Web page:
HARRISBURG, PA. - Got US$1.5 million (S$2.1 million) to spare? If so, tiny Reduction, a one-time company town built to house workers at a long-vanished garbage-processing plant in western Pennsylvania, could be yours for the asking.
The aptly named town is home to 60 residents, down from 400 in its heyday. They live in 19 tidy brick houses, paying rent to the Stawovy family, proprietors of the unincorporated village for the past 70 years. The asking price includes a one-room schoolhouse that was long ago converted into a duplex residence.
The plant, built by American Reduction Co on a wide bend of the Youghiogheny River, shut down in 1936 after processing waste from the city of Pittsburgh since the early 20th century.
Workers would render animal carcasses, and separate metal from household waste for resale.
"This was the original recycling plant," said David Stawovy, 67, who owns Reduction with his three siblings.
In 1948, David's father, John, owned an adjoining farm and was thinking about buying one of the larger homes in Reduction for his growing family. At one time, he would have had 28 from which to choose.
"My mother and dad wanted their own place," David Stawovy said, "and the man said: 'Why don't you buy them all?'"
The senior Stawovy ended up doing just that, paying US$10,000 for the place, lock, stock and barrel. It was a decision he never regretted, or at least never admitted regretting, his son said.
"He never complained. He made a living on it," said the younger Stawovy.
All that is left of the processing plant is the foundation, Stawovy said. Once the town dump contained a treasure trove of collectible bottles, but it was wiped clean years ago.
Stawovy said his advancing age and the nursing home care his parents needed before their recent deaths led the family to put Reduction up for sale. He needs to sell so his siblings can cash out their shares of the inheritance.
"We'd like to travel," he said. "We don't need the aggravation."
Oregon town could be yours for $5.4 million
Earlier this month, another town - Tiller in Oregon, was put up for sale too. The asking price just US$3.5 million (S$5.39 million). For an extra US$350,000, you can have the old school too.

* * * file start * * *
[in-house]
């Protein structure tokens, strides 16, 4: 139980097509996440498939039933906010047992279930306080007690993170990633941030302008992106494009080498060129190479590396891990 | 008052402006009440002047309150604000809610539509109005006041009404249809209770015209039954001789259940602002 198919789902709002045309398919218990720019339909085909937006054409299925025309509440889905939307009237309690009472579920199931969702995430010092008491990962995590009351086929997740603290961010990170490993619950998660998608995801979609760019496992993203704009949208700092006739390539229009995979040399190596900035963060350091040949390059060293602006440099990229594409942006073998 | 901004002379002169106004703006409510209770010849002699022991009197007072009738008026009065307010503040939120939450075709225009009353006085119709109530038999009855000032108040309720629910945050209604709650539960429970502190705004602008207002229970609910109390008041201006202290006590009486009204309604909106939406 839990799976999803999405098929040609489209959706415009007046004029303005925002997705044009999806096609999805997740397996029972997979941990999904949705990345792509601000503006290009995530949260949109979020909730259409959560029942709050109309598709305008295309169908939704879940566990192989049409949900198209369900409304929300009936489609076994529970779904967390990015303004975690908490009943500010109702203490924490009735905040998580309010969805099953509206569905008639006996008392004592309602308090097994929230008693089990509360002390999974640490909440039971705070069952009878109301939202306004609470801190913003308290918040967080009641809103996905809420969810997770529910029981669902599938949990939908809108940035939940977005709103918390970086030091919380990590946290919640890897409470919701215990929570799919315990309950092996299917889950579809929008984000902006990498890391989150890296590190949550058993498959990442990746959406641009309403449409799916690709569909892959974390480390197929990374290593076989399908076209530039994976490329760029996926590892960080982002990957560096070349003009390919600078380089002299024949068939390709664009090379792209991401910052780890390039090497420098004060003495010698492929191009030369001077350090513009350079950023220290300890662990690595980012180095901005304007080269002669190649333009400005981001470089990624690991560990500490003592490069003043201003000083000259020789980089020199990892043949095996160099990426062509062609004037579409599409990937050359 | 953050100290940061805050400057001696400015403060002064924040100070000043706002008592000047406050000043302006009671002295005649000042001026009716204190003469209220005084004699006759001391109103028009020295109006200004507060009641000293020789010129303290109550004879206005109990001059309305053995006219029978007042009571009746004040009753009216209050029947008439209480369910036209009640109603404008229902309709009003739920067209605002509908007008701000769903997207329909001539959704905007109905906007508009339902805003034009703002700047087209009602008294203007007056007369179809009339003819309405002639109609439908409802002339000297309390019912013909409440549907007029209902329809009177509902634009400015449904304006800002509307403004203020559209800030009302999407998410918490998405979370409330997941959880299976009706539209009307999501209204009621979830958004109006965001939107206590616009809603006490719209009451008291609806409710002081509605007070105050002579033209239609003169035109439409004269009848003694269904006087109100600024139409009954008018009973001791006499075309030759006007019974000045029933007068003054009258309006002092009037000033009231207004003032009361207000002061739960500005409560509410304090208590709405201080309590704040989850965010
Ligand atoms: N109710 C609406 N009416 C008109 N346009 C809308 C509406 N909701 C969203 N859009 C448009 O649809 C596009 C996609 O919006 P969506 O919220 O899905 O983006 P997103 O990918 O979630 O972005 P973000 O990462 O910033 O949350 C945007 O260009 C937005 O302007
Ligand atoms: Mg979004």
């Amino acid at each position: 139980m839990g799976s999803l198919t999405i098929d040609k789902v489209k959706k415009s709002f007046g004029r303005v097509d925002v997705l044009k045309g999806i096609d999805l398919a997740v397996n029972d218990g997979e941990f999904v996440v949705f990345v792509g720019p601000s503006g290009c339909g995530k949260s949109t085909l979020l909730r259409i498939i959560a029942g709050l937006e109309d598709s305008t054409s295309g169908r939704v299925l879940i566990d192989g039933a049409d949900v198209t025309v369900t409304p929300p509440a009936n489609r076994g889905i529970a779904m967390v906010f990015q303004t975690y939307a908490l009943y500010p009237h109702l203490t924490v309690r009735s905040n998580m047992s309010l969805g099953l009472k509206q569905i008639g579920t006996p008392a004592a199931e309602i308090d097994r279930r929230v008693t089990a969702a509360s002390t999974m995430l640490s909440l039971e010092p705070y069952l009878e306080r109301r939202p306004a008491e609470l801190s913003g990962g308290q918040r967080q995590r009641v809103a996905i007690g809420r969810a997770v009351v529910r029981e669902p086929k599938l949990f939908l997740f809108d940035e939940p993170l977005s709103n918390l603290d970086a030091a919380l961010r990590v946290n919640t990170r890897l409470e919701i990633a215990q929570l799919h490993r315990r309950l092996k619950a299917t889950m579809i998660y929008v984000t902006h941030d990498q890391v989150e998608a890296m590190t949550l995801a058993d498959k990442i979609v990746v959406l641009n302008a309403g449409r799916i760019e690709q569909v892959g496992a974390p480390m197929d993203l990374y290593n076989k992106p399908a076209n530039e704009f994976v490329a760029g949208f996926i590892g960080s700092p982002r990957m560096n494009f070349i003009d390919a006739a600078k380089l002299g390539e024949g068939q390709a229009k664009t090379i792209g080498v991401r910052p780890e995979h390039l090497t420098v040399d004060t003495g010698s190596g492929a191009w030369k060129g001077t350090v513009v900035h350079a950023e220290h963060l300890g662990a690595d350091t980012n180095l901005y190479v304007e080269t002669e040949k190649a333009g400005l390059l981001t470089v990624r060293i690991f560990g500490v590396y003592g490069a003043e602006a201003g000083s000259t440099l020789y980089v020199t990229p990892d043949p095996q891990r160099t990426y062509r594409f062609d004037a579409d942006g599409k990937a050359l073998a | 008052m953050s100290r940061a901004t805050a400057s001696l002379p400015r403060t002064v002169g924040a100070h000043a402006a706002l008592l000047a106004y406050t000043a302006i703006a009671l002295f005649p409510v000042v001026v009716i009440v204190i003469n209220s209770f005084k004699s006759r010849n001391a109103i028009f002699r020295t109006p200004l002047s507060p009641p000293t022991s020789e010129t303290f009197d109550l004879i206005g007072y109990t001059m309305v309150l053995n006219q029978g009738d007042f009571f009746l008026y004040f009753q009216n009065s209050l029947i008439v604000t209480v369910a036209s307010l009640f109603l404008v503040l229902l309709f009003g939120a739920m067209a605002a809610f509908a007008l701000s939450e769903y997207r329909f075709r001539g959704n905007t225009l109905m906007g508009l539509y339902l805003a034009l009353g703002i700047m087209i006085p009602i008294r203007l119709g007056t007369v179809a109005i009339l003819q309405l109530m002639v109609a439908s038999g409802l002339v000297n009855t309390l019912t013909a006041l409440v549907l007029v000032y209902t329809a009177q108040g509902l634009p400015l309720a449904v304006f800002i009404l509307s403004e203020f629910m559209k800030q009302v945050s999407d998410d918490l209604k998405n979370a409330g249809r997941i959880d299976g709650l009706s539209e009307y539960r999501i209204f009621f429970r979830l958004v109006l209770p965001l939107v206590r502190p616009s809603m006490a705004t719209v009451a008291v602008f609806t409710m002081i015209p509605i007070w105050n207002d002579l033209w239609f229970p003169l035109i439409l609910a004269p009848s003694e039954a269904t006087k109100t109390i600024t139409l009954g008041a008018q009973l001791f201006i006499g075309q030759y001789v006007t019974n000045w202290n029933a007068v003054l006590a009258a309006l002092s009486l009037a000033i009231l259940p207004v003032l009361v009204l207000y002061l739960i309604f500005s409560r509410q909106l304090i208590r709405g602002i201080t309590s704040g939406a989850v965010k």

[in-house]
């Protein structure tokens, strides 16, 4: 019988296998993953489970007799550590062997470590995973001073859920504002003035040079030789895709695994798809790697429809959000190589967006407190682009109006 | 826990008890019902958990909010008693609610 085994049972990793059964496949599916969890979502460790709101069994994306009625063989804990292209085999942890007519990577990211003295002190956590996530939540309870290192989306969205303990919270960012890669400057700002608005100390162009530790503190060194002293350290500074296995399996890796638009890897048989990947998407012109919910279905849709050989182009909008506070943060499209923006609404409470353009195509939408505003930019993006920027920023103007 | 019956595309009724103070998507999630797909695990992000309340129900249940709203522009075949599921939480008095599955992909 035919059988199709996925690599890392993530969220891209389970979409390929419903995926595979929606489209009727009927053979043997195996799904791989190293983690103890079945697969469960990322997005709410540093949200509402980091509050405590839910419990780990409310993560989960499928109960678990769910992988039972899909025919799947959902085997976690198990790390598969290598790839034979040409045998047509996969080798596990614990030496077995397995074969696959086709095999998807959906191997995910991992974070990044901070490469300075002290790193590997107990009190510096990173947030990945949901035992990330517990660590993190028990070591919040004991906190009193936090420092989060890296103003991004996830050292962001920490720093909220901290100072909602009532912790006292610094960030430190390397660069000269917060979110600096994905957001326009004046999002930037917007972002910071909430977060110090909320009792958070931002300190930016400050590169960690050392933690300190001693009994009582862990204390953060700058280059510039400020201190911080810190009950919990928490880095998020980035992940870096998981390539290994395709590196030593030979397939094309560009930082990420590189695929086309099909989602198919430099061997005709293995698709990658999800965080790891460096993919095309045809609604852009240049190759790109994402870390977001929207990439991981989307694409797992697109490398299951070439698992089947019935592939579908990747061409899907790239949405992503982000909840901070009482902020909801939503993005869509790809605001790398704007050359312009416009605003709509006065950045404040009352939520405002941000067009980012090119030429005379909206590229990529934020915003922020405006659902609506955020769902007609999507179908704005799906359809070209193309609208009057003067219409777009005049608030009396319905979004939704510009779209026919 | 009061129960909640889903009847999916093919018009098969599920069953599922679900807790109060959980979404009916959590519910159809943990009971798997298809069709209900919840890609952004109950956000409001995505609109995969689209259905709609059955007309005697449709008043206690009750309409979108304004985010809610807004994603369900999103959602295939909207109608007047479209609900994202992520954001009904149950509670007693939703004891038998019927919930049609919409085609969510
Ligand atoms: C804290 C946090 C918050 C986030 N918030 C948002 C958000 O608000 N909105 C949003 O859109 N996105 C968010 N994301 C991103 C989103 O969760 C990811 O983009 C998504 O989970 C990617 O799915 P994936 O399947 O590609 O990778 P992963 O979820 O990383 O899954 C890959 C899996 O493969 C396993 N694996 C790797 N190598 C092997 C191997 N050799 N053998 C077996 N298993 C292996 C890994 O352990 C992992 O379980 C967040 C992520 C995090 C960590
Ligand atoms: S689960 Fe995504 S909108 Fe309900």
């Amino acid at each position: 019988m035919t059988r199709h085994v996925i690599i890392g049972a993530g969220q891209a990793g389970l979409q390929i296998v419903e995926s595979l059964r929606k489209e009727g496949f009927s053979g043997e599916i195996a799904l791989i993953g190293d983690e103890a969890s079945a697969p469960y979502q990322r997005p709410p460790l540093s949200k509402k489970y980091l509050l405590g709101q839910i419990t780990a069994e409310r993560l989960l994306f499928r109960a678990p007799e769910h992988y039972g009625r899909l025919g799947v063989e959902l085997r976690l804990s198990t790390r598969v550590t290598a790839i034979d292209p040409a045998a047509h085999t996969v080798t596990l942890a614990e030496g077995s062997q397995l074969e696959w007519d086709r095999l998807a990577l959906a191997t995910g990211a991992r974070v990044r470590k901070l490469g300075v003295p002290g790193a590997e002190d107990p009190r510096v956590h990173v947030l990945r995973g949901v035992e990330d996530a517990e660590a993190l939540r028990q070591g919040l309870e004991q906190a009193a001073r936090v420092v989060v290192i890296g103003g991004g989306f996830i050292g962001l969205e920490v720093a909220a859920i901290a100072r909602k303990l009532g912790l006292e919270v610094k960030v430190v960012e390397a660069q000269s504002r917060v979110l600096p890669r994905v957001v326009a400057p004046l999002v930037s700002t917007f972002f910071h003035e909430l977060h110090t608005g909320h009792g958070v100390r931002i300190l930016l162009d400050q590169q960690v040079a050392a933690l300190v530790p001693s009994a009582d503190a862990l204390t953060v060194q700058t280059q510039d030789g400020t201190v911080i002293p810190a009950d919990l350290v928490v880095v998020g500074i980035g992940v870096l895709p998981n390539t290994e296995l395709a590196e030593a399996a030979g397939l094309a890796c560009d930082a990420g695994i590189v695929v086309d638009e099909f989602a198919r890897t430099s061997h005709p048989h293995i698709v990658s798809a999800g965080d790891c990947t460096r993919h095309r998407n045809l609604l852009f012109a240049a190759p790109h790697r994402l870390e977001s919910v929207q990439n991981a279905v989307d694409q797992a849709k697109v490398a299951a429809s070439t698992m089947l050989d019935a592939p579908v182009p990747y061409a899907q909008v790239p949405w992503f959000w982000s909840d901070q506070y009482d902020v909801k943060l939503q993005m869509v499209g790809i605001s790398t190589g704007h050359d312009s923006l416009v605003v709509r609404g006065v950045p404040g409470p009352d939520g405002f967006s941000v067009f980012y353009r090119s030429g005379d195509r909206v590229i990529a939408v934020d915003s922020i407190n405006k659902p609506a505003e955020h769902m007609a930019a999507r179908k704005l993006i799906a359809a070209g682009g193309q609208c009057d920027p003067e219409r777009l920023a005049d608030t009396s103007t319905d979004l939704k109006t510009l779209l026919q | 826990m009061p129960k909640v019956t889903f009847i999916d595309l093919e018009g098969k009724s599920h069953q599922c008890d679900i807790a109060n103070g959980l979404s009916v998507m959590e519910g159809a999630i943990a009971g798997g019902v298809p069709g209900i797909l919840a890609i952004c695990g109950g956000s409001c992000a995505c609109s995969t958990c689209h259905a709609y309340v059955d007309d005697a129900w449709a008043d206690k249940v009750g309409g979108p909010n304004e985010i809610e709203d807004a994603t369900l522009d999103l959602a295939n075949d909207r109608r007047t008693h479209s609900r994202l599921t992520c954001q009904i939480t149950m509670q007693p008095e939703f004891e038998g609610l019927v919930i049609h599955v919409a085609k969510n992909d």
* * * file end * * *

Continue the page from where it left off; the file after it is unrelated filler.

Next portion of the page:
The mostly uninhabited, unincorporated town about 225 miles (362 km) south of Portland originally went up for sale in 2015, but that did not include the building that used to house the school, said Garrett Zoller, the owner of Land and Wildlife, the real estate firm selling the 250-acre (100-hectare) town.
The current deal, at a reduced price, includes six houses and an apartment, industrial and commercial lots, and a building that once housed a gas station and general store. Adding the school, on an adjacent parcel, swing sets and all, would set a buyer back about US$3.85 million.
About 250 people live in the surrounding area. But aside from the family that owns and is now selling the town, only two residents remain in Tiller itself, a former teacher who lives next to the school, and the pastor of the local church. Neither of their parcels is for sale, Zoller said in a phone interview on Monday.
The emptying out of the town came as timber harvesting declined in the region and the town's mill closed, he said.
"When the federal money started dwindling away for timber, basically the mill shut down," Zoller said. "And when the mill shut down, a lot of the loggers started having to go away."
The family that owns Tiller now, he said, accumulated the town lot by lot as other families left.
Daydreamers aside, a complete town could also be an opportunity for a developer, Zoller said, since part of the town has already been divided for a 13-acre (5-hectare) subdivision.
He said he had fielded calls from would-be buyers ranging from Chinese investors to people interested in starting medical facilities and hemp-growing operations.
AsiaOne update: Zoller had locked in a deal with a qualified buyer by March 12. Amidst a flurry of global interest, the first accepted offer came from a couple living in Ashland, about a 90-minute drive from Tiller. The new owners want to put together their ideas and will release their plan soon.